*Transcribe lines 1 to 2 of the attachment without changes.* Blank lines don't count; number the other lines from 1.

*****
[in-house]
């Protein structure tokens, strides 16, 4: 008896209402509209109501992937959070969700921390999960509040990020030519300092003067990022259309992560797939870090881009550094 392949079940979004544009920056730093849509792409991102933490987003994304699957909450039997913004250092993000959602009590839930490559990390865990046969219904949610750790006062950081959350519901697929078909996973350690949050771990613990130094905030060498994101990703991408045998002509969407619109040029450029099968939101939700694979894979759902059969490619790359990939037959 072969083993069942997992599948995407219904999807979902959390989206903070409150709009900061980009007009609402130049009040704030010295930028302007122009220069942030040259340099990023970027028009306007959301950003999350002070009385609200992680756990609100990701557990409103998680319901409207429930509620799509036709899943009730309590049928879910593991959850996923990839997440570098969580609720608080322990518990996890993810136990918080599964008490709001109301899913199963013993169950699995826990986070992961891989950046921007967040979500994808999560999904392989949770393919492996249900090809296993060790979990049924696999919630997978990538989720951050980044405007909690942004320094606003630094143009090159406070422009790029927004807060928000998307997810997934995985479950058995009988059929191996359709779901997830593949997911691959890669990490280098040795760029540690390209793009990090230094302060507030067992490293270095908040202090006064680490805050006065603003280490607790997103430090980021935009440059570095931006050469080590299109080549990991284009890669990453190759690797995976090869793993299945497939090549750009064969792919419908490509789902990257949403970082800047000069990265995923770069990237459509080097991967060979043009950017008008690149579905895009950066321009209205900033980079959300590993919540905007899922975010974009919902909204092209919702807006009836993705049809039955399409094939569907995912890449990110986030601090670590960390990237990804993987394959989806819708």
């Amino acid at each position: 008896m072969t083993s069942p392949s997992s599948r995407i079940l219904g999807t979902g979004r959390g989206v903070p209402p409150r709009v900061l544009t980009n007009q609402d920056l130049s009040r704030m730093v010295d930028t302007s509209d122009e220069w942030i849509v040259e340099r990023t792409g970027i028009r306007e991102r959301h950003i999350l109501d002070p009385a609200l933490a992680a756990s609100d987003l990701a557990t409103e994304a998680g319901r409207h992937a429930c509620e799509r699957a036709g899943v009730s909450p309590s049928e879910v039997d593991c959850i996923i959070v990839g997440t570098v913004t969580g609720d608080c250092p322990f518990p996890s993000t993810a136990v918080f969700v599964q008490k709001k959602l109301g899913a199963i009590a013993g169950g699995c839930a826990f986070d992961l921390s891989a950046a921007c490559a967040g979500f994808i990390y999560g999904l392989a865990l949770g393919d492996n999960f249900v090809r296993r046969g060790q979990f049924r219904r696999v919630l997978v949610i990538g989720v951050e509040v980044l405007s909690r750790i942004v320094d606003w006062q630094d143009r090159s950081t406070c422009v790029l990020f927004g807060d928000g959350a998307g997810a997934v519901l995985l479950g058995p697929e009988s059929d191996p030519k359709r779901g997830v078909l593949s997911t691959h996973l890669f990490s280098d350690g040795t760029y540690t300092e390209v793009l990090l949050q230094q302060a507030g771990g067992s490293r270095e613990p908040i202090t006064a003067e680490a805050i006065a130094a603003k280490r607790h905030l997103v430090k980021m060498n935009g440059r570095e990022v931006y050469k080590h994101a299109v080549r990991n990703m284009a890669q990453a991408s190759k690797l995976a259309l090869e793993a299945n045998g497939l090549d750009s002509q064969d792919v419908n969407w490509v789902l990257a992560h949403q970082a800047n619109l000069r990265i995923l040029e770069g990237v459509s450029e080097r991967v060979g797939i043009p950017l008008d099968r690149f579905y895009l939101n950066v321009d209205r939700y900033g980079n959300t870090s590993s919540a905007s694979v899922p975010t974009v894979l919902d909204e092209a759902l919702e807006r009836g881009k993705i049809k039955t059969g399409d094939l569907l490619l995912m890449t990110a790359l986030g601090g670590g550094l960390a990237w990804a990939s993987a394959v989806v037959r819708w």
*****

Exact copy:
[in-house]
């Protein structure tokens, strides 16, 4: 008896209402509209109501992937959070969700921390999960509040990020030519300092003067990022259309992560797939870090881009550094 392949079940979004544009920056730093849509792409991102933490987003994304699957909450039997913004250092993000959602009590839930490559990390865990046969219904949610750790006062950081959350519901697929078909996973350690949050771990613990130094905030060498994101990703991408045998002509969407619109040029450029099968939101939700694979894979759902059969490619790359990939037959 072969083993069942997992599948995407219904999807979902959390989206903070409150709009900061980009007009609402130049009040704030010295930028302007122009220069942030040259340099990023970027028009306007959301950003999350002070009385609200992680756990609100990701557990409103998680319901409207429930509620799509036709899943009730309590049928879910593991959850996923990839997440570098969580609720608080322990518990996890993810136990918080599964008490709001109301899913199963013993169950699995826990986070992961891989950046921007967040979500994808999560999904392989949770393919492996249900090809296993060790979990049924696999919630997978990538989720951050980044405007909690942004320094606003630094143009090159406070422009790029927004807060928000998307997810997934995985479950058995009988059929191996359709779901997830593949997911691959890669990490280098040795760029540690390209793009990090230094302060507030067992490293270095908040202090006064680490805050006065603003280490607790997103430090980021935009440059570095931006050469080590299109080549990991284009890669990453190759690797995976090869793993299945497939090549750009064969792919419908490509789902990257949403970082800047000069990265995923770069990237459509080097991967060979043009950017008008690149579905895009950066321009209205900033980079959300590993919540905007899922975010974009919902909204092209919702807006009836993705049809039955399409094939569907995912890449990110986030601090670590960390990237990804993987394959989806819708």